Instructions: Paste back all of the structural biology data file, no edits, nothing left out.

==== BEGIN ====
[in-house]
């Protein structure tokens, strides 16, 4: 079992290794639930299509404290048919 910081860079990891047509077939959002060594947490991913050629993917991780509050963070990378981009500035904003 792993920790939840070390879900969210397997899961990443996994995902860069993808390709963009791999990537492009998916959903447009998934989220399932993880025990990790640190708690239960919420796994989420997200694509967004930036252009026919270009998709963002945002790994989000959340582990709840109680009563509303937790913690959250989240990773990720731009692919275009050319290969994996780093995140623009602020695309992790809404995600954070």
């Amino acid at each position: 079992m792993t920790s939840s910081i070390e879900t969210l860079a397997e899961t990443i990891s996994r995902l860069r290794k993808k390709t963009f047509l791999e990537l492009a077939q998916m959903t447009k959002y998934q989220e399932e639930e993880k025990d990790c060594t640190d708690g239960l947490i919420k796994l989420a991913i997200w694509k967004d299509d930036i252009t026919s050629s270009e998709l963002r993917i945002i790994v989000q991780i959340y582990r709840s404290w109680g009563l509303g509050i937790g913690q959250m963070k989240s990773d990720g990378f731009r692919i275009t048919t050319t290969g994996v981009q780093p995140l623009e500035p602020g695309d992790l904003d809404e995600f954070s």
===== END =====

[in-house]
């Protein structure tokens, strides 16, 4: 079992290794639930299509404290048919 910081860079990891047509077939959002060594947490991913050629993917991780509050963070990378981009500035904003 792993920790939840070390879900969210397997899961990443996994995902860069993808390709963009791999990537492009998916959903447009998934989220399932993880025990990790640190708690239960919420796994989420997200694509967004930036252009026919270009998709963002945002790994989000959340582990709840109680009563509303937790913690959250989240990773990720731009692919275009050319290969994996780093995140623009602020695309992790809404995600954070």
């Amino acid at each position: 079992m792993t920790s939840s910081i070390e879900t969210l860079a397997e899961t990443i990891s996994r995902l860069r290794k993808k390709t963009f047509l791999e990537l492009a077939q998916m959903t447009k959002y998934q989220e399932e639930e993880k025990d990790c060594t640190d708690g239960l947490i919420k796994l989420a991913i997200w694509k967004d299509d930036i252009t026919s050629s270009e998709l963002r993917i945002i790994v989000q991780i959340y582990r709840s404290w109680g009563l509303g509050i937790g913690q959250m963070k989240s990773d990720g990378f731009r692919i275009t048919t050319t290969g994996v981009q780093p995140l623009e500035p602020g695309d992790l904003d809404e995600f954070s």